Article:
A Lesson in the Graveyard

  • Playlist
  • Download
  • Embed
    Embed <iframe src="http://www.npr.org/player/embed/4672588/4672589" width="100%" height="290" frameborder="0" scrolling="no">
  • Transcript

Cemetery administrator Kurt Roder tells of a singular experience that helped him understand the importance of his job.

ALEX CHADWICK, host:

And now two stories from veterans. One teaches an English class where he has his students write about their relationship with the military. More on him in a moment. First, to Kurt Rotar, who got a job at a graveyard after he got out of the service.

Mr. KURT ROTAR (Army Veteran): I was in the military. I was in Vietnam. I'm an Army veteran. I started in the National Cemetery Administration back in 1984 at the Wood National Cemetery in Milwaukee, Wisconsin.

CHADWICK: One day, Kurt Rotar had a singular experience that changed the way he felt about his work.

Mr. ROTAR: I started out in the field; I was a groundskeeper. And I was there for about three months, and we had to do the internment of an infant child of a veteran. And I had a young son about the same age, and that's when it really hit home as to what my responsibilities were in working at the cemetery. And I carry that with me today, and I try to portray that to the staff, I try and portray it to the families. We have to treat each and every service member that comes in here with that same type of dignity, with that same type of honor as if it was one of our own.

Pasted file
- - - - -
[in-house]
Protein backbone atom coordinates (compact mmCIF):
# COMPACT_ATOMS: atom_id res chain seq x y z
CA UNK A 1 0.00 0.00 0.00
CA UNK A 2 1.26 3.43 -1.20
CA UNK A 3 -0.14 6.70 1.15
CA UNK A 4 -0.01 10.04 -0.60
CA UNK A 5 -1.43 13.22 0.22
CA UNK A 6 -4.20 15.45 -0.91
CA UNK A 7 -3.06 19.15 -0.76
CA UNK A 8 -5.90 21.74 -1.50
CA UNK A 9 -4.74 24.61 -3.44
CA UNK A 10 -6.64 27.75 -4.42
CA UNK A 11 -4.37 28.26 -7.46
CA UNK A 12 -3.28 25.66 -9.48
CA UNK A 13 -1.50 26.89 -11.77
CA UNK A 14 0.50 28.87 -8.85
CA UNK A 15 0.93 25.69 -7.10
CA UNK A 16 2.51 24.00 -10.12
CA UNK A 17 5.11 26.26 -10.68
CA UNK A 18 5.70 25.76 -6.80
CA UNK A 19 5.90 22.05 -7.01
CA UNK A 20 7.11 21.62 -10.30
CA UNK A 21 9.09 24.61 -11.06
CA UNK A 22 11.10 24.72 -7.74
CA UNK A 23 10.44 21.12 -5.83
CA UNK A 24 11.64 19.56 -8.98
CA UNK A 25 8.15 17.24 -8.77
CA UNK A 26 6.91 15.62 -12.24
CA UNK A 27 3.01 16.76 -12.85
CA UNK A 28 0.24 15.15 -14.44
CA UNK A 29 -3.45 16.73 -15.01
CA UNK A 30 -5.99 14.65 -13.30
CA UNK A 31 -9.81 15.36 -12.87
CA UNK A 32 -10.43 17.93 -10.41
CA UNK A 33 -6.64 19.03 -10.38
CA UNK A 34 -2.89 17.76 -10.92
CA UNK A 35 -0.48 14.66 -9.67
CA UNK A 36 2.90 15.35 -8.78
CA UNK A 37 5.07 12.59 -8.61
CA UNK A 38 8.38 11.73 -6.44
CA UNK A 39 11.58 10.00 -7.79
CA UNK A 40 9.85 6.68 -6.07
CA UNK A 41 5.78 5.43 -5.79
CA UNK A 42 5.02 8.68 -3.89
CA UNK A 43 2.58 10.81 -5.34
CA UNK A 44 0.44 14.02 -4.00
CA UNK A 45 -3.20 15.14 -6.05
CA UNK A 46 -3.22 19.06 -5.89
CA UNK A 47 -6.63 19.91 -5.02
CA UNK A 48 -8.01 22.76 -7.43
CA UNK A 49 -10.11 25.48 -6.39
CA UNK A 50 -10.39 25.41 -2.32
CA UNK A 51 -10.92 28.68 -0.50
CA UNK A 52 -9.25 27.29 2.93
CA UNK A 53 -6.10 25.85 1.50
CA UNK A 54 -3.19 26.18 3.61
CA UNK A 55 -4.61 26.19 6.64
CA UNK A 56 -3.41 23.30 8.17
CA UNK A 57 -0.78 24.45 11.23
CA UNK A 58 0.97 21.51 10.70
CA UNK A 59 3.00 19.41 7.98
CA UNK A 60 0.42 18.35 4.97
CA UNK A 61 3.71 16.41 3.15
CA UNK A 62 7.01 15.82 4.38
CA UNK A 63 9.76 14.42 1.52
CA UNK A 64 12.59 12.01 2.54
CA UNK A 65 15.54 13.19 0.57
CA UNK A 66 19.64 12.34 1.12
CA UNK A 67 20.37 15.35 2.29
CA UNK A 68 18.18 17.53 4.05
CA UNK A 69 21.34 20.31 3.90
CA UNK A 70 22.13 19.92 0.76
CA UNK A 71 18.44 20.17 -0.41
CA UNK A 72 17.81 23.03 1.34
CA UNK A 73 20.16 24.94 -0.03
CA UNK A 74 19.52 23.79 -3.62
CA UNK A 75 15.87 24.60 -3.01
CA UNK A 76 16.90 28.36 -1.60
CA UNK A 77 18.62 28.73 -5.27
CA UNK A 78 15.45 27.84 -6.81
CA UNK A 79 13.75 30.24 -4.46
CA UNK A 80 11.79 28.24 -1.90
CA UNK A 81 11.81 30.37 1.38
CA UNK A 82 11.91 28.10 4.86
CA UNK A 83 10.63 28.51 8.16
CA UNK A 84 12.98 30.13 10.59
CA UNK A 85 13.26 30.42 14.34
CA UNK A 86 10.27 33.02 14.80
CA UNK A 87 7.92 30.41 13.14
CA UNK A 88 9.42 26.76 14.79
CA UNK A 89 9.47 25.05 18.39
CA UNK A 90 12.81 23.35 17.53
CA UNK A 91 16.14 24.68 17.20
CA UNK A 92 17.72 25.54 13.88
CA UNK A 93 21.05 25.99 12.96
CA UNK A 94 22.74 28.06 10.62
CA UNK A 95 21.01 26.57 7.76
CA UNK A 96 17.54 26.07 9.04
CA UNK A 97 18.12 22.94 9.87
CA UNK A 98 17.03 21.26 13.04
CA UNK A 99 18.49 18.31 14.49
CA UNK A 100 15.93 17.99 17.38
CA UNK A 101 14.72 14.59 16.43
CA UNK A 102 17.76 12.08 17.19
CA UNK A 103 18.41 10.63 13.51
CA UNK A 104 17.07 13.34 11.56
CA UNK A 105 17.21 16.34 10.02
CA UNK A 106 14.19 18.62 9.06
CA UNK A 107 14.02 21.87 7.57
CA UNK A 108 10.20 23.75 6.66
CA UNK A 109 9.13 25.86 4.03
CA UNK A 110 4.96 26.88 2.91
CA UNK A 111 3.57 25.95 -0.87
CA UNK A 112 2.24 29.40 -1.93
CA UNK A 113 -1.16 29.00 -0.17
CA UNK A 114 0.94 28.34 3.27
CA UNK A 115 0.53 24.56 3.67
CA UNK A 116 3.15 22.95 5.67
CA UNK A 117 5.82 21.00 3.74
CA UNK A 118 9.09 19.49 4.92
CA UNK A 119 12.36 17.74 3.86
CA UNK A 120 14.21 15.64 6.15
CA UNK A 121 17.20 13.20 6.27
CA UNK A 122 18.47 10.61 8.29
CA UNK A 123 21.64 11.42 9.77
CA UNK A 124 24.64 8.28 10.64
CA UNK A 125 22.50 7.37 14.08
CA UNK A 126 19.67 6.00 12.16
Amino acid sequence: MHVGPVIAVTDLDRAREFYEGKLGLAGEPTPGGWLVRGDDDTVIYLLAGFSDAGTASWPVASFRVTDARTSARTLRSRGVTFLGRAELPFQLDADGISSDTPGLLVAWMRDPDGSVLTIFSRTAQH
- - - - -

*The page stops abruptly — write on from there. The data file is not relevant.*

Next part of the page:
CHADWICK: Kurt Rotar is an administrator of the Massachusetts National Cemetery in Bourne, Massachusetts. And thanks to producer Laura Bellows and Atlantic Public Media.

Copyright © 2005 NPR. All rights reserved. Visit our website terms of use and permissions pages at www.npr.org for further information.

NPR transcripts are created on a rush deadline by a contractor for NPR, and accuracy and availability may vary. This text may not be in its final form and may be updated or revised in the future. Please be aware that the authoritative record of NPR’s programming is the audio.

Comments

 

Please keep your community civil. All comments must follow the NPR.org Community rules and terms of use, and will be moderated prior to posting. NPR reserves the right to use the comments we receive, in whole or in part, and to use the commenter's name and location, in any medium. See also the Terms of Use, Privacy Policy and Community FAQ.